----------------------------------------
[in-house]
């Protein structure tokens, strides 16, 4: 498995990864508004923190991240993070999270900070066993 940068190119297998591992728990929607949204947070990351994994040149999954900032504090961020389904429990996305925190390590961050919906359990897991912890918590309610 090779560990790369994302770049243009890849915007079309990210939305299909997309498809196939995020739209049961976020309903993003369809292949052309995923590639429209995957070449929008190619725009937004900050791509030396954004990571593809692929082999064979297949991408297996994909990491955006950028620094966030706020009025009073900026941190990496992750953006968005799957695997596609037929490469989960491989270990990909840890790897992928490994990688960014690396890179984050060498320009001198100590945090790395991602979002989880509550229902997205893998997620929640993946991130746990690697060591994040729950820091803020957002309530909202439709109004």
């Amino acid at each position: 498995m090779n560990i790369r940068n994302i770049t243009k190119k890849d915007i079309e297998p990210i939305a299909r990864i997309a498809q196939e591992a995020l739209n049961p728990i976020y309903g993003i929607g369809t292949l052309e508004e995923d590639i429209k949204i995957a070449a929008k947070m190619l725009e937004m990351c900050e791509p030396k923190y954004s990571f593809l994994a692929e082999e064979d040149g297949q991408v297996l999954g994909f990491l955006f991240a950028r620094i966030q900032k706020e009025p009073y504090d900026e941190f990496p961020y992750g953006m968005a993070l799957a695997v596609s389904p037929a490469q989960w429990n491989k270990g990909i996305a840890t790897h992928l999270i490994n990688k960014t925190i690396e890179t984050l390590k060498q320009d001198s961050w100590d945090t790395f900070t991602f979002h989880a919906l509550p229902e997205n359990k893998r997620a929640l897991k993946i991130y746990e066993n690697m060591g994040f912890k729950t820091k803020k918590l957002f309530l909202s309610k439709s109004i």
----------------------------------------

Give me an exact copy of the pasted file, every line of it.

[in-house]
């Protein structure tokens, strides 16, 4: 498995990864508004923190991240993070999270900070066993 940068190119297998591992728990929607949204947070990351994994040149999954900032504090961020389904429990996305925190390590961050919906359990897991912890918590309610 090779560990790369994302770049243009890849915007079309990210939305299909997309498809196939995020739209049961976020309903993003369809292949052309995923590639429209995957070449929008190619725009937004900050791509030396954004990571593809692929082999064979297949991408297996994909990491955006950028620094966030706020009025009073900026941190990496992750953006968005799957695997596609037929490469989960491989270990990909840890790897992928490994990688960014690396890179984050060498320009001198100590945090790395991602979002989880509550229902997205893998997620929640993946991130746990690697060591994040729950820091803020957002309530909202439709109004």
């Amino acid at each position: 498995m090779n560990i790369r940068n994302i770049t243009k190119k890849d915007i079309e297998p990210i939305a299909r990864i997309a498809q196939e591992a995020l739209n049961p728990i976020y309903g993003i929607g369809t292949l052309e508004e995923d590639i429209k949204i995957a070449a929008k947070m190619l725009e937004m990351c900050e791509p030396k923190y954004s990571f593809l994994a692929e082999e064979d040149g297949q991408v297996l999954g994909f990491l955006f991240a950028r620094i966030q900032k706020e009025p009073y504090d900026e941190f990496p961020y992750g953006m968005a993070l799957a695997v596609s389904p037929a490469q989960w429990n491989k270990g990909i996305a840890t790897h992928l999270i490994n990688k960014t925190i690396e890179t984050l390590k060498q320009d001198s961050w100590d945090t790395f900070t991602f979002h989880a919906l509550p229902e997205n359990k893998r997620a929640l897991k993946i991130y746990e066993n690697m060591g994040f912890k729950t820091k803020k918590l957002f309530l909202s309610k439709s109004i």